Database Entry (2077)[]

Cyberpsychosis

CYBERPSYCHOSIS

As the Trauma Team medical docs define it, cyberpsychosis is a collective term for all psychotic and anxiety-related personality disorders caused by hardware implanted in the body and any and all behavioral mods, including software. We all know someone whose neighbor took the chrome a little too far, then left home one day with a gun and opened fire in a crowd. Or maybe said neighbor didn't want to cough up the cred for a good ripper, so they started suffering from nightmares and hearing voices once the hormone blockers were in, then lost it. Some call cyberpsychosis a disease wrought by social inequality. Others say it's the price to be paid for an unhealthy love of technology. Still others think it's complete bullshit. That is, until it's their neighbor shooting up the 'hood, and their fingers dialing MaxTac.[4]

Notable Cyberpsychos[]

Cyberpunk 2013[]

Cyberpunk 2020[]

Cyberpunk: Edgerunners[]

Cyberpunk 2077[]

Cyberpunk 2077 Shards[]

Development[]

Mike Pondsmith commented on Reddit about cyberpsychosis and how it is caused:

Okay, so time to (partially) explain CYBERPSYCHOSIS.
First of all, Cyberpsychosis is a disorder that in part depends on the subject's overall internal susceptibility. Just like every person who drinks a lot at parties doesn't end up an alcoholic in the gutter, not everyone who gets loaded up on cyberware is going to automatically go cyberpsycho. You have to have an inherent susceptibility, which (in the TRPG) is represented by the player's Humanity Stat. Humanity is not just a measure of one aspect of personality, but an overall measure of several elements including the subject's ability to emphasize and relate with others, their ability to absorb and rebound from mental and physical stressors, their ability to show compassion and flexibility to others, and whether they are able to balance their worldview through other methods.
So, in some ways, I tend to treat cyberware as an addiction--heavy anabolic steroid use being my favorite model. Not everyone who juices ends up crazy mad with roid rage. But those who are more susceptible to the need to take more steroids are more likely to hit a point where they do flip into roid rage. (Take a look at this article from Livescience for a pretty good idea of how roid rage works--notice that it's got the same basic profile as cyberpsychosis).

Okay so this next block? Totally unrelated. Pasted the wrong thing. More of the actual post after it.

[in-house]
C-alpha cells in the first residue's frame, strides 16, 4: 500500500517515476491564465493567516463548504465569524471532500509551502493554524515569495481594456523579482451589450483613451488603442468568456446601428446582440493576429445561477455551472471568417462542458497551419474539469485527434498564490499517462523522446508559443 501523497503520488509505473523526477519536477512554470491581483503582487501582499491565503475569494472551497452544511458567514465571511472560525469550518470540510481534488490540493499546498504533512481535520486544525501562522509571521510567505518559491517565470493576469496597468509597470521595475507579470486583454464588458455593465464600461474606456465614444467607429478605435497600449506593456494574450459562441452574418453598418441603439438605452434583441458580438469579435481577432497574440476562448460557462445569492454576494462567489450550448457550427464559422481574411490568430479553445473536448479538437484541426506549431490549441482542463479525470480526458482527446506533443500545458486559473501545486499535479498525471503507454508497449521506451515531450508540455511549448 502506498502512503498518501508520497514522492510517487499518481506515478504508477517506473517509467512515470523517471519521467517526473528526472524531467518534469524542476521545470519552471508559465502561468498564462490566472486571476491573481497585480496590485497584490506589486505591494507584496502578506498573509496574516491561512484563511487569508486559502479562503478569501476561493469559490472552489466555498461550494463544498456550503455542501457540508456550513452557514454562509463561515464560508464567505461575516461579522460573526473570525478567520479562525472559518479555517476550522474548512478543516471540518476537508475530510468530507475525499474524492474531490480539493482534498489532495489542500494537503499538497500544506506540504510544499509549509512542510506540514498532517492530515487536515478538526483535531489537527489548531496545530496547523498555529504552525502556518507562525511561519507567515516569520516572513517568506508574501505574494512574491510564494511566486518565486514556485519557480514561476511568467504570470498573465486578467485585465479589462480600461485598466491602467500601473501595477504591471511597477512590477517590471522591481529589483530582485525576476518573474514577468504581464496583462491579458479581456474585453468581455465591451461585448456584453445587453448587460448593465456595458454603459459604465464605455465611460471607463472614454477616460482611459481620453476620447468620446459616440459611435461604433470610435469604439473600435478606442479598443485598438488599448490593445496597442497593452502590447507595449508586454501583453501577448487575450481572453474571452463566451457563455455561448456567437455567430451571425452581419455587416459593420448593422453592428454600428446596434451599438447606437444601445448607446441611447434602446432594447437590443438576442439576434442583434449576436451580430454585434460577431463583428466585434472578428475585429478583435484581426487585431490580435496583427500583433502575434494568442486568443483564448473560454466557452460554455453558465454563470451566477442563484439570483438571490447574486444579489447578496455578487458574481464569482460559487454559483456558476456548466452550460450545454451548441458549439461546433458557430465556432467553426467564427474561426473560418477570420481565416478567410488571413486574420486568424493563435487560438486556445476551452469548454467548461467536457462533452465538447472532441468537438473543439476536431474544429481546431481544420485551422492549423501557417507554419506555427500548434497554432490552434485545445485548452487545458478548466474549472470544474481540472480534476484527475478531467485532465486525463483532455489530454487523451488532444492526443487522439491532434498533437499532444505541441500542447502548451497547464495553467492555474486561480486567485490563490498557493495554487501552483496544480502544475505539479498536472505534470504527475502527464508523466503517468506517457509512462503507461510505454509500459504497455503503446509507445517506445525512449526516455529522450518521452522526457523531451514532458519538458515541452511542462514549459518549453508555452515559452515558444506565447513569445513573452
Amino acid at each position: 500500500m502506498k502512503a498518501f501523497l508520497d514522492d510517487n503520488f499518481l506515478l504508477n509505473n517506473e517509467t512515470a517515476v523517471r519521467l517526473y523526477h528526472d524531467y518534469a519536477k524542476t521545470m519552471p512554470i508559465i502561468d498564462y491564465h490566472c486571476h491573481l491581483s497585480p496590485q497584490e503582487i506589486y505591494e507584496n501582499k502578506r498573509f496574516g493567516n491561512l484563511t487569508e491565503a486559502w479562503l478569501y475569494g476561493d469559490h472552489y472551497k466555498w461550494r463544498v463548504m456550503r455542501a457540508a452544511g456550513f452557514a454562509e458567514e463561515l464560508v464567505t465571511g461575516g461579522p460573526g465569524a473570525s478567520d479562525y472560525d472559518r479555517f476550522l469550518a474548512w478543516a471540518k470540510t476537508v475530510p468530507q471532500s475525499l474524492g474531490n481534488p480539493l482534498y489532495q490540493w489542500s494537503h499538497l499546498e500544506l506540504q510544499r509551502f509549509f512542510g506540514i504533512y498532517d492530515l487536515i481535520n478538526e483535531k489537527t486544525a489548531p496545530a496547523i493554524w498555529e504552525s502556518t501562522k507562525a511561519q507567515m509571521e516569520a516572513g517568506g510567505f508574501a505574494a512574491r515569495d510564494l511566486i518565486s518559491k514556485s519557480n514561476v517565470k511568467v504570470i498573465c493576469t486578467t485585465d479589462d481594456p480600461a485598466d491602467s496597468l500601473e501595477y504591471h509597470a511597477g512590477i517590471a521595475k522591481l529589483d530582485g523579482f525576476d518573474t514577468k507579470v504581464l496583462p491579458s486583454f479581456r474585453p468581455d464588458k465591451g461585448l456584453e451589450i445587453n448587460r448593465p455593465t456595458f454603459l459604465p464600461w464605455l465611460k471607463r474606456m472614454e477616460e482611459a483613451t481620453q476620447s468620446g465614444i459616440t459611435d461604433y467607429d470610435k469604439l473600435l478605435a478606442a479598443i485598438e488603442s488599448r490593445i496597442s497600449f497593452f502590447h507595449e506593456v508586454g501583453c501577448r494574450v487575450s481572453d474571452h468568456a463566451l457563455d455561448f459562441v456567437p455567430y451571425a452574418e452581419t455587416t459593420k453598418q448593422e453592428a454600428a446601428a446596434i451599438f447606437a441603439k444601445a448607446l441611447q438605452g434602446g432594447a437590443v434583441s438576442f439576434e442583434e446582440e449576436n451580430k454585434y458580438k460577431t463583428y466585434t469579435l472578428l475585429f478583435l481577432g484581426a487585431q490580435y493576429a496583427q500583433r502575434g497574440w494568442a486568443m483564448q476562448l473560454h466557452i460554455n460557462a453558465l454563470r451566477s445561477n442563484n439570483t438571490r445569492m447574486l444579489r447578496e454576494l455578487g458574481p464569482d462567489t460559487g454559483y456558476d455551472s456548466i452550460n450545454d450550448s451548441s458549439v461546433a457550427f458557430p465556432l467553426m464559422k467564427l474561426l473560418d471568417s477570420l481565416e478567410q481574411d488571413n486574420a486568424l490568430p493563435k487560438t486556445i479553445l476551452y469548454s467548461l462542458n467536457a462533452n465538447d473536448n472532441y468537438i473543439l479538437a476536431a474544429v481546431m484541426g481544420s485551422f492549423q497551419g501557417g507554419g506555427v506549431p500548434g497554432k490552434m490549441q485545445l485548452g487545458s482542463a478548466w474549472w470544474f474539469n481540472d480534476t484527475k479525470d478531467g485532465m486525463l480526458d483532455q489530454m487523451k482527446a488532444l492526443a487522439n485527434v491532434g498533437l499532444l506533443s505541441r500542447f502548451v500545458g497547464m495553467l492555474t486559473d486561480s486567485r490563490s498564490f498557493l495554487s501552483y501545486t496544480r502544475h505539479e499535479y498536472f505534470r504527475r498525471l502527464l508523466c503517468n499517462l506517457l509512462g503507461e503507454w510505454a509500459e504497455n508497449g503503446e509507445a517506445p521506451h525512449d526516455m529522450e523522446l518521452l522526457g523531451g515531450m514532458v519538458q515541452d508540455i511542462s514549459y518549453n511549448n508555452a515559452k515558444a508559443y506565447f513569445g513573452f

David's starting Humanity was probably already pretty high. And before things went to crap, he had a loving mother, a career path, and no more hassle than the average poor guy in a wealthy Ivy League school. So he had lots of buffer. But even so, he still, even after losing all that, was able to make friends, build a replacement family, and (after some prompting) even get a girlfriend. And a mentor (Maine) to create a supportive father figure. So he could definitely handle the stress of added cyberware up to a point.
Most people in Night City don't have the level of Humanity to pull this kind of stunt off without going cyberpsychotic. So David is one in a million. And that's why Arasaka wants him.
V is a different case. We don't know V's background, but even if V was a full on Corpo, they were able to hold it together even when they ended up with a dead Rockerboy in their heads (Yah, tell me about it; Johnny Silverhand's been in my head for the last three decades.) In fact, having Johnny in their head probably helped V, because Silverhand's rage and attitude probably acted as a buffer for the psychological hits V is taking. It's like having a time share with a guy who's already half cyberpsycho and doesn't mind if V slaps stuff on their shared body; he's already crazy and violent.
So that's a rough explanation of the roots of cyberpsychosis. If I ever get band width, I'm going to start writing/posting some stuff about what I had in mind as I put together the Night City universe. But for now, you'll have to go with what I've got here. Have fun, and remember not to chip mili-spec cyberware, like your mother warned you about.
And no, cyberpsychosis isn't caused by AI net demons. Gimme a break, chooms![10]

Notes[]

  • In Cyberpunk 2077's quest Bloody Ritual, it is revealed that women are more resistant to the effects of cyberpsychosis than men.
  • "The Hand" is Johnny Silverhand's "cyberpsycho expression", who blames all of his horrible acts on the cyberarm.[11]
  • Mike Pondsmith identified Adam Smasher as a "high functioning cyberpsycho".[12]
  • At least a third of the members of the Maelstrom gang are cyberpsychos, while the rest are considered borderline.[citation needed]
  • In Cyberpunk: Edgerunners, cyberpsychosis is represented as a glitch-like animation focused on the subject's eyes.

References[]